However, the biggest problem in the legal procedure was that the accused never knew the identity his accusers and their witnesses. The accused was given a court appointed counselor, whose purpose was to convince the accused to make a sincere confession If a confession was made, a punishment was dependent on the gravity of the offence. For example, in a case in Seville, a smith had the habit of saying: The most serious offense would be the practice of Judaism, Protestantism, Islam, or anything non-Catholic.
A person accused of practicing these religions would be killed or expelled from the country. If any Jews were left in the country, they were killed on the spot or imprisoned.
Very often, if the accused did not confess, the court would use torture to garner one. These torture tactics were administered by Torquemada in and are the most famous aspect of the Inquisition. The two most popular torture devices were the strappado or pulley and the aselli or water torment. The strappado was a device that used ropes to strap a person in by their arms and legs, and then weights were attached to the ends of these ropes.
The person was raised to a certain level and then the ropes ere released. This would make the body stretch painfully, sometimes enough to produce death. The aselli was when as a person was brought to lay down on a trestle with sharp edged spikes and strapped with an iron band. The persecutors were called Inquisitors.
Those were not afraid of killing and torturing, ruthless people without a pity. They wanted to keep pure Spanish race, and to do so they tried to prevent any possibility for intermarriage of Christians and Jews. Government considered Inquisition the only way to prevent such. Aside from religious reasons, there were also some very strong political reasons for the Spanish Inquisition.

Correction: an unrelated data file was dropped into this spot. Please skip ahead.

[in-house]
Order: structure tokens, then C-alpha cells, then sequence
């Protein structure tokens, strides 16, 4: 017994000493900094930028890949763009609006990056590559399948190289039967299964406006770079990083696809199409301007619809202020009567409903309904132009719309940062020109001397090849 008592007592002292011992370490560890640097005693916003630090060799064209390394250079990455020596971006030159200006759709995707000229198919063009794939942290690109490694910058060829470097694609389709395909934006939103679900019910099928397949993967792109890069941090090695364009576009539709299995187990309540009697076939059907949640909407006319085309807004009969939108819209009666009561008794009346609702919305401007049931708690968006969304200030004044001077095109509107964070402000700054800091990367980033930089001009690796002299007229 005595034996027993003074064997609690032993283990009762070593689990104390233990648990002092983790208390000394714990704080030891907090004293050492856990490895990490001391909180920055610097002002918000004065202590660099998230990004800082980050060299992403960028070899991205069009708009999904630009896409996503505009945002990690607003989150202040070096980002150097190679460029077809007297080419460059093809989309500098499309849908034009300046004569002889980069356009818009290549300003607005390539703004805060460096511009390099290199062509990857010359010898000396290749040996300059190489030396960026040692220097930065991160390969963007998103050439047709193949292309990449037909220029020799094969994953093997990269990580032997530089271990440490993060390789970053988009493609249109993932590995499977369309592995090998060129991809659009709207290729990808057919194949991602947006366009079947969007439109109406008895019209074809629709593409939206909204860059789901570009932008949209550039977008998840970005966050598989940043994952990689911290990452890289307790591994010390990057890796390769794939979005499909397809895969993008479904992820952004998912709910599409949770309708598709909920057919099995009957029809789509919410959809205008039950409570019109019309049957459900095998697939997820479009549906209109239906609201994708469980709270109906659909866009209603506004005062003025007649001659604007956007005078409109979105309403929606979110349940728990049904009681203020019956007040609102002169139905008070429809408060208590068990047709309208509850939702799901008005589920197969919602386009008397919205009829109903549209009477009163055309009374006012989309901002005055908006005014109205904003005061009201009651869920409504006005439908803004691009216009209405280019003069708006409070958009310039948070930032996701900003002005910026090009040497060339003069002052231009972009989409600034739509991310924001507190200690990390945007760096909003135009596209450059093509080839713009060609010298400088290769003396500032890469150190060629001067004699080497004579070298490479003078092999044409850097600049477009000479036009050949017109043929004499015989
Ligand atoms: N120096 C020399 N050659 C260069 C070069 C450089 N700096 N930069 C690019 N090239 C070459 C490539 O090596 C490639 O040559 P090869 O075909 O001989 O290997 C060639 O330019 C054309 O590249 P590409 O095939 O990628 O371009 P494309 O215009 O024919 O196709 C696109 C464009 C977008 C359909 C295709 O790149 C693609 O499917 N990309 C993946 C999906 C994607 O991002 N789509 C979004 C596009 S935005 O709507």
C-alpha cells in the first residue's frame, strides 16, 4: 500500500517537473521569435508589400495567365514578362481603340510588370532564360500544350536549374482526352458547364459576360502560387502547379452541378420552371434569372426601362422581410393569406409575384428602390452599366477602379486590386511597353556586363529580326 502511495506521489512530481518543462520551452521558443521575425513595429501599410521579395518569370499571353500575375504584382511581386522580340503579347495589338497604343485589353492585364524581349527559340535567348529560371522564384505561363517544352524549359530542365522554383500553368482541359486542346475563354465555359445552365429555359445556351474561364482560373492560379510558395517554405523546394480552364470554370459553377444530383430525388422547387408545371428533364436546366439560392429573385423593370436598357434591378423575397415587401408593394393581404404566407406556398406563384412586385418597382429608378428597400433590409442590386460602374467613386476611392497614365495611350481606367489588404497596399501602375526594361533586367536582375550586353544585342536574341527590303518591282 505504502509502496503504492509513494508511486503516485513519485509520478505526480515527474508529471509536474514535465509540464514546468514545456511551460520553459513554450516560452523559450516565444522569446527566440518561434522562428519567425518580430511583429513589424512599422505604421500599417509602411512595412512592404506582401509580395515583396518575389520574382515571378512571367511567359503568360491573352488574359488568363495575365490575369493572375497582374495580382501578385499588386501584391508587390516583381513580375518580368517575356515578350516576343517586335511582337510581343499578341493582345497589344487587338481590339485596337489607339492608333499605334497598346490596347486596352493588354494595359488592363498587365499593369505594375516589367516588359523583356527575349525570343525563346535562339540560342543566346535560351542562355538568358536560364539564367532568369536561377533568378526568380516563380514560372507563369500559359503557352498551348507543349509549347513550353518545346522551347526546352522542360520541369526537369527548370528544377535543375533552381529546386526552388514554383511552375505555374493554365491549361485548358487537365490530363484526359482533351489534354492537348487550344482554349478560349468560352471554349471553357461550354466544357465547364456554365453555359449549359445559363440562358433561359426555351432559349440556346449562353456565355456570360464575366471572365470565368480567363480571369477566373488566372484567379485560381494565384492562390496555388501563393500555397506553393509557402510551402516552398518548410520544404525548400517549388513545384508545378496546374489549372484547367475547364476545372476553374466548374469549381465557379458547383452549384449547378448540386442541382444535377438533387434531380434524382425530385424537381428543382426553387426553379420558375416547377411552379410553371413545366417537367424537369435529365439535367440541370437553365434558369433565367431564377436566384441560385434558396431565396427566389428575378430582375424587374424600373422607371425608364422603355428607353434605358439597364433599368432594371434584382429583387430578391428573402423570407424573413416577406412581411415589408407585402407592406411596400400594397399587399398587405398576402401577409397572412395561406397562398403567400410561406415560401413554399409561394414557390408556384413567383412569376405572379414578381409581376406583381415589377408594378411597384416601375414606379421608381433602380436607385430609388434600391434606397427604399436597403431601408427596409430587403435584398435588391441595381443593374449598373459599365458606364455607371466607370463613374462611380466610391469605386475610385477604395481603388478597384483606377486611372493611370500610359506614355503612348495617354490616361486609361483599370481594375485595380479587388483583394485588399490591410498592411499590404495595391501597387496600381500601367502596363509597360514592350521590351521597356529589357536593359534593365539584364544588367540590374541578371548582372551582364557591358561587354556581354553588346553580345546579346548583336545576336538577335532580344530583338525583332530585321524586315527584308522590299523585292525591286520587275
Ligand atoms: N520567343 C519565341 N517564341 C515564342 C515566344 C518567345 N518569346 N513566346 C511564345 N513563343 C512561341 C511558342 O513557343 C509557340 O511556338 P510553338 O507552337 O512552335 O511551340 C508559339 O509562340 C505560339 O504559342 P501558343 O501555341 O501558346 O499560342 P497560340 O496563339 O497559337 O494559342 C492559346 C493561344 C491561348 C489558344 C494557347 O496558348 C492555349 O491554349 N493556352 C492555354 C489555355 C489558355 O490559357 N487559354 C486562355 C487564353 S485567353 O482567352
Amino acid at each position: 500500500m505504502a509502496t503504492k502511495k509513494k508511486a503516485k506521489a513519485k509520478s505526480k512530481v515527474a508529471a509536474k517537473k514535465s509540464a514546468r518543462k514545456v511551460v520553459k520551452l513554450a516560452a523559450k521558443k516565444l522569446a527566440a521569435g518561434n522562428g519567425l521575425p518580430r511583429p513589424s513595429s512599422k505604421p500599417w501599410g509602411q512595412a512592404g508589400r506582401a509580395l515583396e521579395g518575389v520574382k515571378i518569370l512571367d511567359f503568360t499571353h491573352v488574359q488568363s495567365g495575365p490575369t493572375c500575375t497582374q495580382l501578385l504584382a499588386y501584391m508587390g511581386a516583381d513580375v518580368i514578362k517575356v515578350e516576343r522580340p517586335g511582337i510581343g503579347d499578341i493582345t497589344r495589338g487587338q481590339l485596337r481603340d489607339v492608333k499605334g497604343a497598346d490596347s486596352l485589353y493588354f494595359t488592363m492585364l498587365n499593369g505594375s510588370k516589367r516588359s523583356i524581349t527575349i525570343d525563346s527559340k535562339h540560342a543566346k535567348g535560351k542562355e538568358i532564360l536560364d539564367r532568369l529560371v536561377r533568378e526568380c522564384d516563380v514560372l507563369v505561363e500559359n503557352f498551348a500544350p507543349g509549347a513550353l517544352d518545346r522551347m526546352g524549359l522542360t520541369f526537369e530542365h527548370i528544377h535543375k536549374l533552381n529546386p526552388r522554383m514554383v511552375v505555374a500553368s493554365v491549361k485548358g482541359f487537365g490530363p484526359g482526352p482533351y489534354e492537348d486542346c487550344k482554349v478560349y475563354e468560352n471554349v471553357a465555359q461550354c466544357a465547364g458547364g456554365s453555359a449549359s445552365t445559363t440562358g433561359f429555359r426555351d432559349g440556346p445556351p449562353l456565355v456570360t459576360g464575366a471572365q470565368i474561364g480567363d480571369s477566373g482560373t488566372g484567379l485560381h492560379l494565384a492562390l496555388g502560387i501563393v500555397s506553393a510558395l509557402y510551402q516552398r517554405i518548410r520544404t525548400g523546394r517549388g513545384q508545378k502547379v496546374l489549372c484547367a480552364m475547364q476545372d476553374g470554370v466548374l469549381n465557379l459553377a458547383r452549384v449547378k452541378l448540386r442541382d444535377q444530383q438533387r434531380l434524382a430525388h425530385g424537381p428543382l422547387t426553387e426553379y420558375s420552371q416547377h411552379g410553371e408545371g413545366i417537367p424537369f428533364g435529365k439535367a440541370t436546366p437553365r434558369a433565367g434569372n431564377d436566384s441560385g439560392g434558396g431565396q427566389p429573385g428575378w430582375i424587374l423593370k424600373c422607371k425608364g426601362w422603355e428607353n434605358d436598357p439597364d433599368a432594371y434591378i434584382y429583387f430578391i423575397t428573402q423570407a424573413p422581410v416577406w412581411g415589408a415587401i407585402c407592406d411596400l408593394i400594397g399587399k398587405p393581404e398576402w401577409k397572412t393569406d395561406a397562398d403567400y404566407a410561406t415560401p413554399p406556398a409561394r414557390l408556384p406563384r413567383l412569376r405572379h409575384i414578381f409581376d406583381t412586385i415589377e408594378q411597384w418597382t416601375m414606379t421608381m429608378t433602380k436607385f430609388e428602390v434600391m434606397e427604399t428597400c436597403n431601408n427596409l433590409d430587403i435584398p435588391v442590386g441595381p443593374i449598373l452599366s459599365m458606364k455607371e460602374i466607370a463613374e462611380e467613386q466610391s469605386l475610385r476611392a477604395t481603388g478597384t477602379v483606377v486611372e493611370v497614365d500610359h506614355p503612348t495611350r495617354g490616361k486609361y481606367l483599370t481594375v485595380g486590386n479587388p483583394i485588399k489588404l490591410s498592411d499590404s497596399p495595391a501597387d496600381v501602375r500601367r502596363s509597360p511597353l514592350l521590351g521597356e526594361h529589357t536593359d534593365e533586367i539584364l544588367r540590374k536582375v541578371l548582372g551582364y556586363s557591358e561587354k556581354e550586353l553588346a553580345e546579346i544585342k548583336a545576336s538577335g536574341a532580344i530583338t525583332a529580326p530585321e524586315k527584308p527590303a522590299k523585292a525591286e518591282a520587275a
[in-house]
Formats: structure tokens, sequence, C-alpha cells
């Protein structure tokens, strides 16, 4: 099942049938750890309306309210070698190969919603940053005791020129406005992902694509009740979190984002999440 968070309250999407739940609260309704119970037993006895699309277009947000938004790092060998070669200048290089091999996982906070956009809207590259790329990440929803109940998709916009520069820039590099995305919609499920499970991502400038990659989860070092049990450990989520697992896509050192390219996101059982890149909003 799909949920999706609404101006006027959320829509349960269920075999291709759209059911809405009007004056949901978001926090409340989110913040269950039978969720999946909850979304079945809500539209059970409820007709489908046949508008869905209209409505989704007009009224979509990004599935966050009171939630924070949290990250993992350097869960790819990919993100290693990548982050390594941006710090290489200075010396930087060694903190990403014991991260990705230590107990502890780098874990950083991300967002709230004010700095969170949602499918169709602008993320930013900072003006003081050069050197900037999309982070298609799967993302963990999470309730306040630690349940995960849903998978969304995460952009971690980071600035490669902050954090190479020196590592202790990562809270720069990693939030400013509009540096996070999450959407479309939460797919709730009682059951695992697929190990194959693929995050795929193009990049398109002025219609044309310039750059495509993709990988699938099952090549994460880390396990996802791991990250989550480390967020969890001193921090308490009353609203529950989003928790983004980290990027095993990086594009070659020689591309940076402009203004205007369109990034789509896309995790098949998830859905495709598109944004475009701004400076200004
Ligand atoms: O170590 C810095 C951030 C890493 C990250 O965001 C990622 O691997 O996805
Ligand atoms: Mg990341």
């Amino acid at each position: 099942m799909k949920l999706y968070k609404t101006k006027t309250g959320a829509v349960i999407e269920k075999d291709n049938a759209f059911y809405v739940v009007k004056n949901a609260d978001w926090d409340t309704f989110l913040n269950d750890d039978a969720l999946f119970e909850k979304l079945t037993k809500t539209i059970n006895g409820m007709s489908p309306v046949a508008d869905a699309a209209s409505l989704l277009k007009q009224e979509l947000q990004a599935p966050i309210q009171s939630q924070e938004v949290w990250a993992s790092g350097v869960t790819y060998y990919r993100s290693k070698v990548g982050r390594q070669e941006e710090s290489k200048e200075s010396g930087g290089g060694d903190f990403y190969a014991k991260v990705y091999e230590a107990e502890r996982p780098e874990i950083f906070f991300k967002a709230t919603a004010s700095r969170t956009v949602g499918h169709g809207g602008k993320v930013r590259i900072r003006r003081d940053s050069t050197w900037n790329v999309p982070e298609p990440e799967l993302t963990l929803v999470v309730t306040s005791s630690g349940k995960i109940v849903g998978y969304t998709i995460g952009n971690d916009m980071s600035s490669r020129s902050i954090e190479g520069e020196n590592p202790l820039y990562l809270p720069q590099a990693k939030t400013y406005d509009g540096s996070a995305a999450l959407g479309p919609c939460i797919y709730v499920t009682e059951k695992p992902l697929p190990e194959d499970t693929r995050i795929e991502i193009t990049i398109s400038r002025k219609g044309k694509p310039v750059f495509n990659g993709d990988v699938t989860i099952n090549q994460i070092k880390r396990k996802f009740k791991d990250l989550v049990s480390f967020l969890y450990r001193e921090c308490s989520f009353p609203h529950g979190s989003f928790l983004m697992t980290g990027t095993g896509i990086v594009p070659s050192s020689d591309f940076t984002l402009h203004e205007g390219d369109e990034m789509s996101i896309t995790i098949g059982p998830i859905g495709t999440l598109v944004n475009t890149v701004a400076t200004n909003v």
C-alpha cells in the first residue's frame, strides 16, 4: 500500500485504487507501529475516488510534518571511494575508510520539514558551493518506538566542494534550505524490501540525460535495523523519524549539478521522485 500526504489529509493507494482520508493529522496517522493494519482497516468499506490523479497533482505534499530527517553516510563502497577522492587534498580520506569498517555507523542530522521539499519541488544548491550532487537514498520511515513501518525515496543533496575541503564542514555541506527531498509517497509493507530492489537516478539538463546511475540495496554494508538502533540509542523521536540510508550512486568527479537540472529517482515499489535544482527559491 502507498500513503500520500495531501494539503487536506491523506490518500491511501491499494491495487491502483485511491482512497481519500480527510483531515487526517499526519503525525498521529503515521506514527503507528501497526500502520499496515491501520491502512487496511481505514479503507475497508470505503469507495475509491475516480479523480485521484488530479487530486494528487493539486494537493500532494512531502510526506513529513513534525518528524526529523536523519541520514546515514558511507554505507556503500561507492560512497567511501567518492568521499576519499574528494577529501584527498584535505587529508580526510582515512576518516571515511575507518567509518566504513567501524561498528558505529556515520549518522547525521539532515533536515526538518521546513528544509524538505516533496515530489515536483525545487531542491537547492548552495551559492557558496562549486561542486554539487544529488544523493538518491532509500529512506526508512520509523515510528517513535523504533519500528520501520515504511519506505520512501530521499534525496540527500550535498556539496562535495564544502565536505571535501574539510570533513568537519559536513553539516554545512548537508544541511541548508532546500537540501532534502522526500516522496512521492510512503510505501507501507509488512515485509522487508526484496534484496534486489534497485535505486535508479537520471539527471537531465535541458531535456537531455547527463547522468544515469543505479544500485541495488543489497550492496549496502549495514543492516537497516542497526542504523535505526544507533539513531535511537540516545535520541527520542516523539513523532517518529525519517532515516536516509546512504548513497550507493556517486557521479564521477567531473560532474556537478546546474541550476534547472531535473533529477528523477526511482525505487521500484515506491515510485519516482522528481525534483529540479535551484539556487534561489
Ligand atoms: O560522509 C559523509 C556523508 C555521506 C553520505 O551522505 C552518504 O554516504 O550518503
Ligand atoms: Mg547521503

The main political reason for the Spanish Inquisition was that there was a threat to the The Christians of Spain, who at the time were the majority, were outraged at the Jews for many reasons, some which refer back to the religious reasons. The Monarchs of Spain, King Ferdinand and Queen Isabella, began to realize that if the tension of the citizens increased a little more, riots and mass killing would break out, possibly leading to a religious civil war.
The method they used to control the citizens was the Spanish Inquisition. Using the Inquisition, they were able to soothe and calm the majority of the Spanish citizens. At the same time, they believed they were removing the source of the problem. The King, Queen, and the rest of the rest of the entire government was able to secure their positions in the Monarchy. And the final reason for the Inquisition is money and economics. Spain was in a difficult economic position before the Inquisition.
By repressing Jews, government hoped to fix the situation. They killed thousands of Jews and took their possessions, their money and everything they could find. The Jews were successful, and everyone in Spain knew that they were.
- The Spanish Inquisition What was the Spanish Inquisition. The Spanish Inquisition persecuted and discriminated against minorities in the Iberia Peninsula who opposed to the practice and ideologies of the Catholic Church.
The Spanish Inquisition was the most famous of the numerous Papal Inquisition that took place during the Middle Ages. In three hundred years that it lasted, the accused, which included Jews, Moors, Lutherans, and those who were accused of practicing witchcraft, had their possessions taken by the state, their fates tried in the papal .
It presents the concept of the Inquisition, the start of the Spanish Inquisition, and its functioning. The Inquisition or the Holy Tribunal was an establishment of the Roman Catholic Church, which had the main aims to conduct a . The Spanish Inquisition was a judicial institution established by the. church in Spain during the Middle Ages. It was in charge of seeding out. Jews whom, because of the pressure, basically instantly converted to Christianity.. The Spanish Inquisition occurred from fourteen seventy-eight to /5(3).
The Spanish Inquisition Essay Words | 5 Pages ("The Spanish Inquisition:" n.d.) Isabella looked upon this removal of about , of her subjects as a "pious duty". (The Spanish Inquisition, ) Under Torquemada's reign the Inquisition spread. By about there were 19 courts in cities such as Seville, Cordova, Villareal, and Toledo. Spanish Inquisition Essay is on what role inqusition played in Catholic Church. What's the reason, reasons for the spanish inquistion to appear.